Startling Statistics on American Children Suffering from Mental Illnesses


Up to 20% of children in the United States suffer from a mental disorder, and the number of kids diagnosed with one has been rising for more than a decade, according to a report released by the U.S. Center for Disease Control and Prevention (USCDCP).

In the USCDCP agency’s first-ever study of mental disorders among children aged 3 to 17, researchers found childhood mental illnesses affect up to one in five kids and cost $247 billion per year in medical bills, special education and juvenile justice.

Children with mental disorders – defined as “serious deviations from expected cognitive, social, and emotional development” – often have trouble learning in school, making friends, and building relationships later in life, the report said.

They are more likely to have other chronic health problems, such as asthma and diabetes, and are at risk for developing mental illnesses as adults.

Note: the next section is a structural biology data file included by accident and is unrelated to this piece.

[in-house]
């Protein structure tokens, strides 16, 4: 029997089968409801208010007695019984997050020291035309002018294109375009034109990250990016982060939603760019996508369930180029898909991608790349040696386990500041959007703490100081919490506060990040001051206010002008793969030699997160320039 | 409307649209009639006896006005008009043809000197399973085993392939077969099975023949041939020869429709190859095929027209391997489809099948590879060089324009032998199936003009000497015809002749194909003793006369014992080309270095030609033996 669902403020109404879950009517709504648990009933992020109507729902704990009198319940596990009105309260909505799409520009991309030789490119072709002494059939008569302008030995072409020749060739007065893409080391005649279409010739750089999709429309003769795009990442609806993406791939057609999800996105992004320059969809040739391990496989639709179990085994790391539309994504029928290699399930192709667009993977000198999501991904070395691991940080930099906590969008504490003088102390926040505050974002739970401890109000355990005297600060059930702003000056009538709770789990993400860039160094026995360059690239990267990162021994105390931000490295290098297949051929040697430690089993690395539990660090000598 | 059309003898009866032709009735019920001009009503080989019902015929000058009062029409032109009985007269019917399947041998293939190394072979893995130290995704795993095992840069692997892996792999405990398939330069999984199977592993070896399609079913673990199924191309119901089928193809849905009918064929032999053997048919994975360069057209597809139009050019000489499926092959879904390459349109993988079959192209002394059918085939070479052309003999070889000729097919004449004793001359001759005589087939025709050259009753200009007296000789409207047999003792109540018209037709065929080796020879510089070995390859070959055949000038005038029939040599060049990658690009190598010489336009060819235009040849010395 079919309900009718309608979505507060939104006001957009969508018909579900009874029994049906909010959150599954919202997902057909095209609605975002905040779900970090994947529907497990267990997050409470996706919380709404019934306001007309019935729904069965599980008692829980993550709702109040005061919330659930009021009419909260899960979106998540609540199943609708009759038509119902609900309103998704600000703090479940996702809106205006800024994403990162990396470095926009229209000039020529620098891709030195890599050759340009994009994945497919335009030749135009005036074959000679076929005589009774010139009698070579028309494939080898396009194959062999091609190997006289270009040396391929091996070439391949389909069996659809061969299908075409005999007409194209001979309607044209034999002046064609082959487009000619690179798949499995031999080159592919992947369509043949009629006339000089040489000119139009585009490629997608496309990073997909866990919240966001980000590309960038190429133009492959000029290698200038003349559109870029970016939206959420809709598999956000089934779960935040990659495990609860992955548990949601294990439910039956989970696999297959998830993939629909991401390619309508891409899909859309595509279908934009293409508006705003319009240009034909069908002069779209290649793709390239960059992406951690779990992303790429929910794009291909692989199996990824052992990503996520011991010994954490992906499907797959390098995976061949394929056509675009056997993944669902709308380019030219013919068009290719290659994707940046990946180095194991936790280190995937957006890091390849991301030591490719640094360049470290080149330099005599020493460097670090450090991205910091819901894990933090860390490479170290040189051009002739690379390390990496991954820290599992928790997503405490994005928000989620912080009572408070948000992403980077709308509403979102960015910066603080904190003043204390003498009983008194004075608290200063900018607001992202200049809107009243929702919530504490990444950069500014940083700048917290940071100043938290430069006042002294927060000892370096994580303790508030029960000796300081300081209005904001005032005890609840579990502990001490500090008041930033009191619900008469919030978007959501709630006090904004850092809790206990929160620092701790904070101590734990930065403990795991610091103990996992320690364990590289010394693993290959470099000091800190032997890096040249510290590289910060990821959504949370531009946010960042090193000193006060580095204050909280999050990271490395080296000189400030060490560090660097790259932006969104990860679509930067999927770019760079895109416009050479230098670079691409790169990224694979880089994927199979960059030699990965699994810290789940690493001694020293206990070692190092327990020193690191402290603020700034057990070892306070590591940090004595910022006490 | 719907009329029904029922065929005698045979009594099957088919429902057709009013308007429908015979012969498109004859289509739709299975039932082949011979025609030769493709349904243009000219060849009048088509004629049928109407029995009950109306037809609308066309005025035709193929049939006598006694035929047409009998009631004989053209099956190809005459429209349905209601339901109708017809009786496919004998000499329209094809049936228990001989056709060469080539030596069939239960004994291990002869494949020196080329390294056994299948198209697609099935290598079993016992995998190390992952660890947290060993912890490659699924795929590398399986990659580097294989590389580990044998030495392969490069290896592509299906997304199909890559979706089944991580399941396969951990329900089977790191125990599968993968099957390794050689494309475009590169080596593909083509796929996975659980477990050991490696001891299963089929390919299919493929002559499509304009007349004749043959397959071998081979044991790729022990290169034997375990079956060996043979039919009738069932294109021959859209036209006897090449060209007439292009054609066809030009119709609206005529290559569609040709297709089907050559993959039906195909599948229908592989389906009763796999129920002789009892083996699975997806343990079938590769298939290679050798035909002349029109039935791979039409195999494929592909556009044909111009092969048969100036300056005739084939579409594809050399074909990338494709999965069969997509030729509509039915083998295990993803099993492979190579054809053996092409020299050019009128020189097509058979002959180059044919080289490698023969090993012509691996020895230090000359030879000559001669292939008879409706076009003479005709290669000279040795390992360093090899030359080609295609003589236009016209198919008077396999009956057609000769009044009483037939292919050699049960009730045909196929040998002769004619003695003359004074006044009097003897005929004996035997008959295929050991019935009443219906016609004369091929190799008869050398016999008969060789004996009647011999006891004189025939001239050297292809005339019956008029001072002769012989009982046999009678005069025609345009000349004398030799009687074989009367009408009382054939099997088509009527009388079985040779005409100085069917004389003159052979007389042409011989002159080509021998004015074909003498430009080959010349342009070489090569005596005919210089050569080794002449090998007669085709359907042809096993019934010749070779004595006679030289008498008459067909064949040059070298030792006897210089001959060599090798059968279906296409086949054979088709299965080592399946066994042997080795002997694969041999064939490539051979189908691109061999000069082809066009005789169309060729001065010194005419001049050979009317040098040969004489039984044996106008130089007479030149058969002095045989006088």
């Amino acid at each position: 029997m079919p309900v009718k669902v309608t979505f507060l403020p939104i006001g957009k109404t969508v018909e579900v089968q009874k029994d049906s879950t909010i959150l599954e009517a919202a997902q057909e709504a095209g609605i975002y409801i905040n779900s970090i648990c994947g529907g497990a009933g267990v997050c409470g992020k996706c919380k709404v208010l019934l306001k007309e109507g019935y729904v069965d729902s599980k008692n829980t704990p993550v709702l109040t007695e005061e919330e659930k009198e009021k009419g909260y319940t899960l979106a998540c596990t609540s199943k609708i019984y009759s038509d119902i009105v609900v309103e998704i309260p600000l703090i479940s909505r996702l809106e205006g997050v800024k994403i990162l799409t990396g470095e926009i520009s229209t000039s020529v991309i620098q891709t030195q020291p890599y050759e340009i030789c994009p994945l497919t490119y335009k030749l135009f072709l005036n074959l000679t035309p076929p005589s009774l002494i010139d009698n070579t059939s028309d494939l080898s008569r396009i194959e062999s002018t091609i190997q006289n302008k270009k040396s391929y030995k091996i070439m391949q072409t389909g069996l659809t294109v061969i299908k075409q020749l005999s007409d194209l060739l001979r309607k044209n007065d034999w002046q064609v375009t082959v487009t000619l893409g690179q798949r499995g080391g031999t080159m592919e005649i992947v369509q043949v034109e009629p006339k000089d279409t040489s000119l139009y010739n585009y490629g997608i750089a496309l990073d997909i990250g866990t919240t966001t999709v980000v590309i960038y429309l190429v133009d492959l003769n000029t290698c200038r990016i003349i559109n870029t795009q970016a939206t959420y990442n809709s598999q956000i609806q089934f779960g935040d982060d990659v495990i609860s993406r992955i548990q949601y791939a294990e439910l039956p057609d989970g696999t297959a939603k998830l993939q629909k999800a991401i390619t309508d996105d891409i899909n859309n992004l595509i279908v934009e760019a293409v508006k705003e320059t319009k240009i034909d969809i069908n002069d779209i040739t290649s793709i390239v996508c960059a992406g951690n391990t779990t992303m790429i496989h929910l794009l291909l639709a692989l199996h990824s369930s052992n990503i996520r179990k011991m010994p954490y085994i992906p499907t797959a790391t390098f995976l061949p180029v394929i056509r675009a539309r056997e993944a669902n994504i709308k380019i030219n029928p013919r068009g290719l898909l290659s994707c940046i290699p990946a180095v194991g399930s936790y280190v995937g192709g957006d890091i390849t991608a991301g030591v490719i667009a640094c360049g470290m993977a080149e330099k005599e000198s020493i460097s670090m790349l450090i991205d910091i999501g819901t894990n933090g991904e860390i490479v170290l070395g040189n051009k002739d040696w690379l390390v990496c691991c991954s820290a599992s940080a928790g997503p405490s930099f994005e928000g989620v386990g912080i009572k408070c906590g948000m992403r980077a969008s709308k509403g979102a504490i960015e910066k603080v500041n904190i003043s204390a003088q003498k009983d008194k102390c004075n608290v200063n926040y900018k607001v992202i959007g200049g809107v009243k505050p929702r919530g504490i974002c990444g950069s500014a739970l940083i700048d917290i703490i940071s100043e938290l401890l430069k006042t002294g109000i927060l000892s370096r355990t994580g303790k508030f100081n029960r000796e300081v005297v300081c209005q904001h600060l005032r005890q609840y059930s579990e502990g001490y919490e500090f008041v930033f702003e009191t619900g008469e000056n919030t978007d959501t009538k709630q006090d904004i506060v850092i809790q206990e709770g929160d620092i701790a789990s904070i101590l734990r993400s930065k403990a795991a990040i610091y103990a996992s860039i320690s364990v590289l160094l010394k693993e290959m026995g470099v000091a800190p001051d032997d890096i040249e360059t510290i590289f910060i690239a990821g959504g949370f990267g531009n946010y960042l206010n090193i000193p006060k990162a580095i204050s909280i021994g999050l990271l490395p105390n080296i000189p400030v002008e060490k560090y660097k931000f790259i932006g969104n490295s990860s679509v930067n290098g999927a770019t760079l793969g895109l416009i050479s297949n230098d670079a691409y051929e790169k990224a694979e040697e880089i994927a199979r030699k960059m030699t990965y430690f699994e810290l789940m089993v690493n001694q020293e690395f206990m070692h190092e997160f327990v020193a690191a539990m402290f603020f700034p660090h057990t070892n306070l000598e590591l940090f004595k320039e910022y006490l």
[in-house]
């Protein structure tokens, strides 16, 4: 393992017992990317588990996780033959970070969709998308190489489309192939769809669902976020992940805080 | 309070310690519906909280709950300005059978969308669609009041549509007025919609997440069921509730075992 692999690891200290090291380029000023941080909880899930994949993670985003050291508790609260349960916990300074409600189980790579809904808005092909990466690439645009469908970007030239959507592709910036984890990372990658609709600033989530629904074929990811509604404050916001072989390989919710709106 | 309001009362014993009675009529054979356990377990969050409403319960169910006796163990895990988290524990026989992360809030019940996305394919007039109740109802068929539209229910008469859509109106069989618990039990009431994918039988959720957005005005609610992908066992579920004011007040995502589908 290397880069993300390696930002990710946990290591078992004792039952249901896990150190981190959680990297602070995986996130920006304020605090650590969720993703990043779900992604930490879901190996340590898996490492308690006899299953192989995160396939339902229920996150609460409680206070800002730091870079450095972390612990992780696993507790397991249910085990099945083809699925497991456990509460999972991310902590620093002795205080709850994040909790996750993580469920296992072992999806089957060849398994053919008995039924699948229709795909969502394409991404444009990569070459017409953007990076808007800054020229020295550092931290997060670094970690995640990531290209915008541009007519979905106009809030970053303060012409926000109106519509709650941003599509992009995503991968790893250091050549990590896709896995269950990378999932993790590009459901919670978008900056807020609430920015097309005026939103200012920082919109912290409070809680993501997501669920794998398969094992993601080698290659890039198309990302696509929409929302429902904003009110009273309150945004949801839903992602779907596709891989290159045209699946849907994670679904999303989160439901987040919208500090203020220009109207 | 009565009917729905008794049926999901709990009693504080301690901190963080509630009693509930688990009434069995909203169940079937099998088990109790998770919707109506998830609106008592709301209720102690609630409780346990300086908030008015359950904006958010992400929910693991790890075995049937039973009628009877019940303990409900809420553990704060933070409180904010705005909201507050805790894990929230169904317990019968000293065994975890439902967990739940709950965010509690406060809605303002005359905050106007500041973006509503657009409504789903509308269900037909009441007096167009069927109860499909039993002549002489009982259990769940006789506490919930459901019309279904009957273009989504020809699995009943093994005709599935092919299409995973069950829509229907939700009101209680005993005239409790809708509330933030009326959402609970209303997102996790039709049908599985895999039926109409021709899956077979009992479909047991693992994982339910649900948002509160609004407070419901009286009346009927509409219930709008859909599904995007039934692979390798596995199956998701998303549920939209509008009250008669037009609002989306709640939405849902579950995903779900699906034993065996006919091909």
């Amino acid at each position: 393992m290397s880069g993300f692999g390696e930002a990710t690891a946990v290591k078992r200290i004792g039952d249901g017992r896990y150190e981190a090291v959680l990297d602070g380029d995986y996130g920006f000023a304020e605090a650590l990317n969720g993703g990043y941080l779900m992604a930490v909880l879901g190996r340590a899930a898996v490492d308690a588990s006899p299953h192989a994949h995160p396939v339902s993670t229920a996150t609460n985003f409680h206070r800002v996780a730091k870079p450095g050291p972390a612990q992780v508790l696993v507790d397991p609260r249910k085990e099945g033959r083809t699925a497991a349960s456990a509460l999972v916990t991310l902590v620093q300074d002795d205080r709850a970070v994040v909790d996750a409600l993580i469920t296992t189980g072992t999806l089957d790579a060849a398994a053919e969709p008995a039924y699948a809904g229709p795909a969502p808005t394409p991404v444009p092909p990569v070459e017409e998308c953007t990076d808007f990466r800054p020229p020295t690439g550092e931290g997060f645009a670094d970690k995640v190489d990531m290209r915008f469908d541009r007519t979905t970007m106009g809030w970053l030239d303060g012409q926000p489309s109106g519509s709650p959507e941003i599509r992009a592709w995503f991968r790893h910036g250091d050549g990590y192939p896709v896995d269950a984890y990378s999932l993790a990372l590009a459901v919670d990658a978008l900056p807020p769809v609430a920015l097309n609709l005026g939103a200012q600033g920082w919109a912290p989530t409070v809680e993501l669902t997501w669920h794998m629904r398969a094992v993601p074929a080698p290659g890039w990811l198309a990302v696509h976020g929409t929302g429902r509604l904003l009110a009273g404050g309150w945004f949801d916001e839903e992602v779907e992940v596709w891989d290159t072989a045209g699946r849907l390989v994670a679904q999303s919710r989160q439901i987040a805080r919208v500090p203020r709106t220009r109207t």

The study cited data collected between 1994 and 2011 that showed the number of kids with mental disorders is growing.

The most prevalent mental health diagnosis, as reported by parents, was Attention Deficit/ Hyperactivity Disorder (ADHD), which affects 6.8% of children.



Also common were behavioral conduct problems (3.5%), anxiety, which consists mostly of fears and phobias (3%), depression (2.1%) and autism spectrum disorders (1.1%). Many of these disorders occur together, the report said.

Boys were found more likely to have most of the listed disorders except for depression and alcohol abuse, which affect more girls.

The study also noted that suicide, which can be precipitated by an untreated mental illness, was the second leading cause of death (after accidents) among children 12 to 17 years old.



(Reporting by Atossa Araxia Abrahamian; Editing by Daniel Trotta and Bob Burgdorfer; abridged by YmD)

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